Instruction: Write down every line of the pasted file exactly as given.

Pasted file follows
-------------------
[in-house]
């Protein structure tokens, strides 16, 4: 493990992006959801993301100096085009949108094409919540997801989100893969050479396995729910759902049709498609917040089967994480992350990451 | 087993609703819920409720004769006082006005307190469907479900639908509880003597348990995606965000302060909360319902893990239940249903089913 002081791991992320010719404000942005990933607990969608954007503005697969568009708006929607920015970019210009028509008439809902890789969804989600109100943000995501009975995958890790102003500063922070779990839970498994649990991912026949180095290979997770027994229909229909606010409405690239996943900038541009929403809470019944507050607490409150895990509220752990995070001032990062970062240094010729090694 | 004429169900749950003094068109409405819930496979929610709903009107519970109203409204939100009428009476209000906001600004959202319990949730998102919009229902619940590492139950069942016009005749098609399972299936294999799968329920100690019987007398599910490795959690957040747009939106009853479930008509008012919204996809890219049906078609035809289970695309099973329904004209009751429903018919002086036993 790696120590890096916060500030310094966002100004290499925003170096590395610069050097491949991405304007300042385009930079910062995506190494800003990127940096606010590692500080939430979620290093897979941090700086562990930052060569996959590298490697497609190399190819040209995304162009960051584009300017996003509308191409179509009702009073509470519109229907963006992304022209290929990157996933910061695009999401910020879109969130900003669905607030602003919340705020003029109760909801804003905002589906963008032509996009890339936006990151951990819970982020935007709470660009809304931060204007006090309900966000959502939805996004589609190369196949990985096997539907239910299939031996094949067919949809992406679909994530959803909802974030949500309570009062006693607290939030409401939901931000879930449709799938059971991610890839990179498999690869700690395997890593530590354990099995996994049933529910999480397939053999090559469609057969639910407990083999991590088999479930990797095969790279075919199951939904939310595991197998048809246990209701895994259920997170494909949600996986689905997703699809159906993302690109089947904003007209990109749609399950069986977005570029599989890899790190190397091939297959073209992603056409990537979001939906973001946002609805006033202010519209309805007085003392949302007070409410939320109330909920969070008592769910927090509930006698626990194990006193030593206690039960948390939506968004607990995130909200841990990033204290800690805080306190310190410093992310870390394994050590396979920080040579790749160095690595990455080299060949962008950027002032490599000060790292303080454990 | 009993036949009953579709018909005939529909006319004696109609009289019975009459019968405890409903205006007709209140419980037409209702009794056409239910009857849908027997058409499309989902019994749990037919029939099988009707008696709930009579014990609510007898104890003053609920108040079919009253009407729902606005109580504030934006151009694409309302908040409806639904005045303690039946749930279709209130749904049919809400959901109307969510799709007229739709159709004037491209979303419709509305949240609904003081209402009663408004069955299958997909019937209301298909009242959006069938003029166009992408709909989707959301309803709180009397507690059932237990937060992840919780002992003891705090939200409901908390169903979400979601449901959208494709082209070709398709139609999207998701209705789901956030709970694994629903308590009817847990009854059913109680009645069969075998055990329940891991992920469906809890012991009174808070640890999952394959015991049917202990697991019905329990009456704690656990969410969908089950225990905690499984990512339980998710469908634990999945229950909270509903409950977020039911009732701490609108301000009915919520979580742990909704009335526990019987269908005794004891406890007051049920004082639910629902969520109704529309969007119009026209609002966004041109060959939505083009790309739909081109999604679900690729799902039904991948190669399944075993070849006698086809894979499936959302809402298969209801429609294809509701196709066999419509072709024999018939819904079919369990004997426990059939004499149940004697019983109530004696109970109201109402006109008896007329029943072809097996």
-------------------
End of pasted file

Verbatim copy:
[in-house]
């Protein structure tokens, strides 16, 4: 493990992006959801993301100096085009949108094409919540997801989100893969050479396995729910759902049709498609917040089967994480992350990451 | 087993609703819920409720004769006082006005307190469907479900639908509880003597348990995606965000302060909360319902893990239940249903089913 002081791991992320010719404000942005990933607990969608954007503005697969568009708006929607920015970019210009028509008439809902890789969804989600109100943000995501009975995958890790102003500063922070779990839970498994649990991912026949180095290979997770027994229909229909606010409405690239996943900038541009929403809470019944507050607490409150895990509220752990995070001032990062970062240094010729090694 | 004429169900749950003094068109409405819930496979929610709903009107519970109203409204939100009428009476209000906001600004959202319990949730998102919009229902619940590492139950069942016009005749098609399972299936294999799968329920100690019987007398599910490795959690957040747009939106009853479930008509008012919204996809890219049906078609035809289970695309099973329904004209009751429903018919002086036993 790696120590890096916060500030310094966002100004290499925003170096590395610069050097491949991405304007300042385009930079910062995506190494800003990127940096606010590692500080939430979620290093897979941090700086562990930052060569996959590298490697497609190399190819040209995304162009960051584009300017996003509308191409179509009702009073509470519109229907963006992304022209290929990157996933910061695009999401910020879109969130900003669905607030602003919340705020003029109760909801804003905002589906963008032509996009890339936006990151951990819970982020935007709470660009809304931060204007006090309900966000959502939805996004589609190369196949990985096997539907239910299939031996094949067919949809992406679909994530959803909802974030949500309570009062006693607290939030409401939901931000879930449709799938059971991610890839990179498999690869700690395997890593530590354990099995996994049933529910999480397939053999090559469609057969639910407990083999991590088999479930990797095969790279075919199951939904939310595991197998048809246990209701895994259920997170494909949600996986689905997703699809159906993302690109089947904003007209990109749609399950069986977005570029599989890899790190190397091939297959073209992603056409990537979001939906973001946002609805006033202010519209309805007085003392949302007070409410939320109330909920969070008592769910927090509930006698626990194990006193030593206690039960948390939506968004607990995130909200841990990033204290800690805080306190310190410093992310870390394994050590396979920080040579790749160095690595990455080299060949962008950027002032490599000060790292303080454990 | 009993036949009953579709018909005939529909006319004696109609009289019975009459019968405890409903205006007709209140419980037409209702009794056409239910009857849908027997058409499309989902019994749990037919029939099988009707008696709930009579014990609510007898104890003053609920108040079919009253009407729902606005109580504030934006151009694409309302908040409806639904005045303690039946749930279709209130749904049919809400959901109307969510799709007229739709159709004037491209979303419709509305949240609904003081209402009663408004069955299958997909019937209301298909009242959006069938003029166009992408709909989707959301309803709180009397507690059932237990937060992840919780002992003891705090939200409901908390169903979400979601449901959208494709082209070709398709139609999207998701209705789901956030709970694994629903308590009817847990009854059913109680009645069969075998055990329940891991992920469906809890012991009174808070640890999952394959015991049917202990697991019905329990009456704690656990969410969908089950225990905690499984990512339980998710469908634990999945229950909270509903409950977020039911009732701490609108301000009915919520979580742990909704009335526990019987269908005794004891406890007051049920004082639910629902969520109704529309969007119009026209609002966004041109060959939505083009790309739909081109999604679900690729799902039904991948190669399944075993070849006698086809894979499936959302809402298969209801429609294809509701196709066999419509072709024999018939819904079919369990004997426990059939004499149940004697019983109530004696109970109201109402006109008896007329029943072809097996």